Given their lower cost, greater popularity with Conservative voters, faster speed of deployment, and lower environmental impact, she should treat onshore renewables in the same way as fracking. They should be allowed to proceed where there is community support and energy firms should be allowed to offer energy bill discounts to reward communities for hosting the new infrastructure. We’re in an energy crisis and we need every quick and cheap solution available.

These measures won't be sufficient, however As well as announcing further energy bill support for households and businesses, she should also focus on another of the root causes - our over-reliance on gas for heating - if she wants to reduce the cost of successive Treasury bailouts. I hope she looks at the three-point plan CEN put forward over the summer to: ramp up insulation for low-income households by increasing public funding for the Energy Company Obligation scheme by £1bn; help more people replace gas boilers with cheaper-to-run heat pumps by increasing the Boiler Upgrade Grant scheme by £650m; and mandate energy companies to advise their customers how to turn down boiler flow temperatures. A further tax-cutting policy idea could be to offer a stamp duty rebate for energy inefficient homes that are retrofitted with insulation within a year of purchase.

The new Prime Minister will also want to immediately get to work supporting the farming community and bolstering food security. The English successor to the Common Agricultural Policy, the Environment Land Management schemes (ELMS), is a critical food security policy and must be delivered. They will reward farmers for improved soil fertility, which also boosts crop yields in the short term, and for restoring depleted natural capital like watercourses and pollinators, upon which food production depends longer term. Further income opportunities for farmers lie in private natural capital markets. The new Environment Secretary should put in place market frameworks to unlock these private funding streams from water companies, industrial emitters, developers, and others for farmers who want to deliver environmental services on less productive areas of farmland.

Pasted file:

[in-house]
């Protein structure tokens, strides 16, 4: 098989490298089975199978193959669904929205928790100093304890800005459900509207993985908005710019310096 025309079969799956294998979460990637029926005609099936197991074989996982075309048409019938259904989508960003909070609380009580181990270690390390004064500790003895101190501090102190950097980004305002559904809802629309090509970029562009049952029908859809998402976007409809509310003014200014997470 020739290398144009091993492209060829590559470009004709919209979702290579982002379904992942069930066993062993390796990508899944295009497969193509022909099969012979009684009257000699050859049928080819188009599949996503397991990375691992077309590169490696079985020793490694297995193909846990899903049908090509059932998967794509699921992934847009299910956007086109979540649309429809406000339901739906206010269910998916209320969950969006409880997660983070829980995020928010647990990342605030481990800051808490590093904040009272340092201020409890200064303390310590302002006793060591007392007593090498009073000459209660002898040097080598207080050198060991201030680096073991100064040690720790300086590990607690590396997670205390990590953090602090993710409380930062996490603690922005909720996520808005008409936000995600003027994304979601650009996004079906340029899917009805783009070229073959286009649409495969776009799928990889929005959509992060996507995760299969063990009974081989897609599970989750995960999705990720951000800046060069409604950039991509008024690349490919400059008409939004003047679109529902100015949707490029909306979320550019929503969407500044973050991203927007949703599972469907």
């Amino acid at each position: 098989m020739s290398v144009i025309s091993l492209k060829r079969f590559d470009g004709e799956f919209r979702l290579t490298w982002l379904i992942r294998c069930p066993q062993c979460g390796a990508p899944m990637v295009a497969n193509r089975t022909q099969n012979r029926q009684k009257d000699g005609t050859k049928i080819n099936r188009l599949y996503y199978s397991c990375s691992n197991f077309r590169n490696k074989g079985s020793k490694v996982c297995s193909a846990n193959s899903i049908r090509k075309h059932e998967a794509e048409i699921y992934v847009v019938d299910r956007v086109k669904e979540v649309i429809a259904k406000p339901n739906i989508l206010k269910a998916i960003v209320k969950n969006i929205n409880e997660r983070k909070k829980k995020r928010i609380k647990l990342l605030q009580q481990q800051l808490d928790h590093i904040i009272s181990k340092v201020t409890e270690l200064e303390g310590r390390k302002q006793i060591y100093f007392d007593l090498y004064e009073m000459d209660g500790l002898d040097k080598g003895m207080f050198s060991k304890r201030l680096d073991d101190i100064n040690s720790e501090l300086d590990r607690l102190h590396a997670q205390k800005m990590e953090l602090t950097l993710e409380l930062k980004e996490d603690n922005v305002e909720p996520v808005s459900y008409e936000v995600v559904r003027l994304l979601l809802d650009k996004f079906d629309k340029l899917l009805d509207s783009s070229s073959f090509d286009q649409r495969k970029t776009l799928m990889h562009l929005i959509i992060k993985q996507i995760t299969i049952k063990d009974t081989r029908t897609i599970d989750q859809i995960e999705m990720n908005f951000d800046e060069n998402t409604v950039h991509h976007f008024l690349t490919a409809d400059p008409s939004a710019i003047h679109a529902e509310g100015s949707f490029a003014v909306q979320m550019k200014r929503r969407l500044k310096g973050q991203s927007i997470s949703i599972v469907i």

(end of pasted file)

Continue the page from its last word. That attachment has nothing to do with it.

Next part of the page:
Liz Truss will want to deliver her pledge to cut red tape for farmers in ways that benefit the environment and strengthen food security. For example, she could boost yields and reduce pesticide and fertiliser use, by liberalising agricultural drones for precision agriculture and legalising gene-edited crops and livestock. There is also scope to simplify regulation for farmers without weakening protections through greater use of earned recognition and remote surveillance, and by creating a single farm regulator, as set out by Dame Glenys Stacey in her review in 2018. Streamlining the process for approving novel foods, such as cultured meat, would also be a food security win.

One pledge that is causing consternation among environmentalists is the proposed reforms to the Habitats Regulations. These EU-derived rules have been blamed for slowing down and, in some regions of the UK, blocking new housing and infrastructure developments. Changes to the Habitats Regulations have been coming for some time. Indeed, the outgoing Environment Secretary took powers to amend them in the Environment Act. A more strategic approach to managing the pressures on protected sites and mitigating harms from new developments could actually be beneficial for nature. The current system seems to be biased towards allowing existing harmful activities to continue, while blocking all potential new harms. But the effectiveness of a strategic approach is highly dependent on whether ministers are willing to take bold action to deal with the multiple existing pressures, including from agriculture, on protected habitats and to keep strong legal safeguards in place.

Some environmentalists will be sceptical of Liz Truss’s strong free market, tax-cutting instincts. Some intervention is necessary to internalise negative environmental externalities and to prevent the massive state intervention that would be required if climate change was not mitigated. But private enterprise and free trade can be powerful engines of environmental progress. Removing tariffs on environmental goods and services, for example, along the lines recommended in the green trade report commissioned by Liz Truss when she was Trade Secretary, would help more people afford the technologies we need for net zero. So too could tax cutting policies like a green ‘super-deduction’, where businesses could get money off their corporation tax bill if they invest in clean technologies.

As she settles into No.10, Liz Truss’s in-tray is undoubtedly daunting. But if she follows through on the commitments she’s made during the leadership contest and enacts practical, market-based environmental policies, she can hit the ground running.